Should I put an article 'the' before the kitchen and hospital?can I write ' In hospital or at hospital' and ' in kitchen' thanks.
Lewis's answer reflects American usage. We Americans insist on using an article ("a" or "the") before hospital, and it grates on my ear when the BBC drops the article -- "The victims are being tended to at hospital."
As Winston Churchill said, "Britain and America are two nations divided by a common language.”
|link comment||answered May 09 '12 at 15:54 Jeff Pribyl Grammarly Fellow|
For "kitchen", yes, you have to use an article almost all the time. It's "in the kitchen", "to the kitchen", etc. You would almost always use "the" instead of "a", because the listener will almost always know which kitchen you mean.
One exception is "a new kitchen" ("I'm putting in a new kitchen"). You could put in any kitchen, so that's "a".
For "hospital", it's more complicated. I'm from New Zealand, so this is British English usage.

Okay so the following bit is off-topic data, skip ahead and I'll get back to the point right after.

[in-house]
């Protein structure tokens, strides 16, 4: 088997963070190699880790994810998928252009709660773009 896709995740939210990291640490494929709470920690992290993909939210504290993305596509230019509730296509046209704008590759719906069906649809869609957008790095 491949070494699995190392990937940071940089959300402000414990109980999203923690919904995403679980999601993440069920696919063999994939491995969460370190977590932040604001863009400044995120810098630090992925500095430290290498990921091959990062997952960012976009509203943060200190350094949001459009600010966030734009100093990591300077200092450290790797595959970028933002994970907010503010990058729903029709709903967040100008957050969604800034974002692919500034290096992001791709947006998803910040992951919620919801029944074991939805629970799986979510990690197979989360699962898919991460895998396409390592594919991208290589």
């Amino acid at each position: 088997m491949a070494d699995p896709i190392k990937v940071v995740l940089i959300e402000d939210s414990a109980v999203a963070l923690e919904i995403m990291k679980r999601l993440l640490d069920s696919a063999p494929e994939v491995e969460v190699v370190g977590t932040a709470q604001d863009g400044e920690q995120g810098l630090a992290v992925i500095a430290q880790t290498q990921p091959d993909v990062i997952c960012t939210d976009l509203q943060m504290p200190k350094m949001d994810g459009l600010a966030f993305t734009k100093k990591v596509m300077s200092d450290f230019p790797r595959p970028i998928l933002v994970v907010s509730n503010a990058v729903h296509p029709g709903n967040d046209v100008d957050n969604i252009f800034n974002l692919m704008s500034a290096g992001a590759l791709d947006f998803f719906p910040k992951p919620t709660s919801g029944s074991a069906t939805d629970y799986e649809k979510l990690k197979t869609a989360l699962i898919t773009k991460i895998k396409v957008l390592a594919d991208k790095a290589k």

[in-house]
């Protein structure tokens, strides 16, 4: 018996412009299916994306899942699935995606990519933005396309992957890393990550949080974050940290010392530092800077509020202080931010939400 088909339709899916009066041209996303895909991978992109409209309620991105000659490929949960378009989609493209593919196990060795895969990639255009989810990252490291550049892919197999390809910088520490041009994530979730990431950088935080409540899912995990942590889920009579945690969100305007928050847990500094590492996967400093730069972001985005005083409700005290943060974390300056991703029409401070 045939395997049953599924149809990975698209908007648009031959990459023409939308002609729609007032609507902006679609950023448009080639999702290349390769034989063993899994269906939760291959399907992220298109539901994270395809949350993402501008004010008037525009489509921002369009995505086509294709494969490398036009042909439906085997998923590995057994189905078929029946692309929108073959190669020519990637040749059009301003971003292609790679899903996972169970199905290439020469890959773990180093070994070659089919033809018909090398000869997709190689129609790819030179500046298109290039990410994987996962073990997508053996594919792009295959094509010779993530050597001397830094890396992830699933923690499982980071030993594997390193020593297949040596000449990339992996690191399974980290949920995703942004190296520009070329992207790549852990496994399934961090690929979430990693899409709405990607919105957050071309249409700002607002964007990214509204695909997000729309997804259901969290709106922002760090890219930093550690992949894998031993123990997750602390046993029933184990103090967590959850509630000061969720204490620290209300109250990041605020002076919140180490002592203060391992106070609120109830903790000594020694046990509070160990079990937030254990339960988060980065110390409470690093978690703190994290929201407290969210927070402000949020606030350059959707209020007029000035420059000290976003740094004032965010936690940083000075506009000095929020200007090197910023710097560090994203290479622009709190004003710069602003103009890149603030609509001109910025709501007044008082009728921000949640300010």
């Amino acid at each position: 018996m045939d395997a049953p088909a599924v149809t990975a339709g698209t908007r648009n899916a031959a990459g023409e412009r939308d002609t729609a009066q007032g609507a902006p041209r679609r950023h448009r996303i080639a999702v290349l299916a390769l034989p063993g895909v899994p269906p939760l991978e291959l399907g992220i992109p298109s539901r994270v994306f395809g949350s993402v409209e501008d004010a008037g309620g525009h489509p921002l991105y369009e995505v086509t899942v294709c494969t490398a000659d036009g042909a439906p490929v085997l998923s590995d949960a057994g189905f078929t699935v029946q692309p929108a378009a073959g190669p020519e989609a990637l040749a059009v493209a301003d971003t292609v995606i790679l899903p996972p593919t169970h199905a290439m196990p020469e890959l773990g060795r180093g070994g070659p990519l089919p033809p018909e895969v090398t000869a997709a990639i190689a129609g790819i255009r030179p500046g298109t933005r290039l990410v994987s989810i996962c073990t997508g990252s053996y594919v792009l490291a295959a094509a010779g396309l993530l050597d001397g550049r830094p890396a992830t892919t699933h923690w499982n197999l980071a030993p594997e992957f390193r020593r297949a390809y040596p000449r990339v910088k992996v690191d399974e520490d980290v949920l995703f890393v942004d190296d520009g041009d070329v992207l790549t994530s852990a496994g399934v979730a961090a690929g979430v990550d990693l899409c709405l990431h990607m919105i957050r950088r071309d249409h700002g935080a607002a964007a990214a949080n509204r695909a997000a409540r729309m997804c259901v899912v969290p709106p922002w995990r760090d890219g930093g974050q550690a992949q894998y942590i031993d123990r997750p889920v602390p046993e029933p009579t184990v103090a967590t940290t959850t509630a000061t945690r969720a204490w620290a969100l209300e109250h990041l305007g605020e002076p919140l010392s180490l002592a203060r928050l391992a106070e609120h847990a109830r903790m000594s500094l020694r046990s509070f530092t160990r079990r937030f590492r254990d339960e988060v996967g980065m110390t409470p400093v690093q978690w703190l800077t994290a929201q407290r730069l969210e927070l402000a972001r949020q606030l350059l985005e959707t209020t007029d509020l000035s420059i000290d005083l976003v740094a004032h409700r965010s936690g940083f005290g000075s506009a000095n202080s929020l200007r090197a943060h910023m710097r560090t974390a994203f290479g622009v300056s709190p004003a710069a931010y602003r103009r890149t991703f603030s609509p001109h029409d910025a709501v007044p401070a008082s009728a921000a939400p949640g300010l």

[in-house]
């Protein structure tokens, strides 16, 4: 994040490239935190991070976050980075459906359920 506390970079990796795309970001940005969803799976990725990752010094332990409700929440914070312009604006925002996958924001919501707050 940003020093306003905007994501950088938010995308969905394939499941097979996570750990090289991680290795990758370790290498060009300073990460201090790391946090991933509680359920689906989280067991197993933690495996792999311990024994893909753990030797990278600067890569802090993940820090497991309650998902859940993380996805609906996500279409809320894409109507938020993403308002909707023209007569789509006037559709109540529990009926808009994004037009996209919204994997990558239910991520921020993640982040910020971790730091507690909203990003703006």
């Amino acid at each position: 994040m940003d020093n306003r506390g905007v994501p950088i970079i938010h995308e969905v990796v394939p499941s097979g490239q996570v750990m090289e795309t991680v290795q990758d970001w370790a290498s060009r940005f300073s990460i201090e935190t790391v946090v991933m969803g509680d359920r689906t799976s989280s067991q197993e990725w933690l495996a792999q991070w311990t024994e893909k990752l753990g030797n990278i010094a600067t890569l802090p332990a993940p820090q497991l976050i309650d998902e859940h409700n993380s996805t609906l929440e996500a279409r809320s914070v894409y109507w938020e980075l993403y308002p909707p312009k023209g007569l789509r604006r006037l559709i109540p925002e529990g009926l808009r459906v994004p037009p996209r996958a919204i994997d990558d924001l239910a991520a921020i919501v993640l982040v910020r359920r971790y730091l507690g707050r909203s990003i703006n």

You can often say "in hospital" or even "at hospital" without an article. It depends on the emphasis. If the listener doesn't care which hospital you mean, or if it's obvious which hospital you mean, then it's fine to leave out the article.
For example, "My mother went into hospital yesterday." The important thing is that my mother is sick enough to be in hospital, not which hospital it is.
Compare that with "My daughter went into the children's hospital in Auckland yesterday. It's 4 hours away from home so I'm going to stay in Auckland until she recovers." There, the hospital's location is important.
There's another complication: it's very, very common to identify a particular hospital by its name or location, with no article. For example, "My daughter went into Starship hospital in Auckland yesterday" or "I'll meet you at the main entrance to Dunedin hospital".
|link comment||answered May 14 at 00:06 Rebecca New member|
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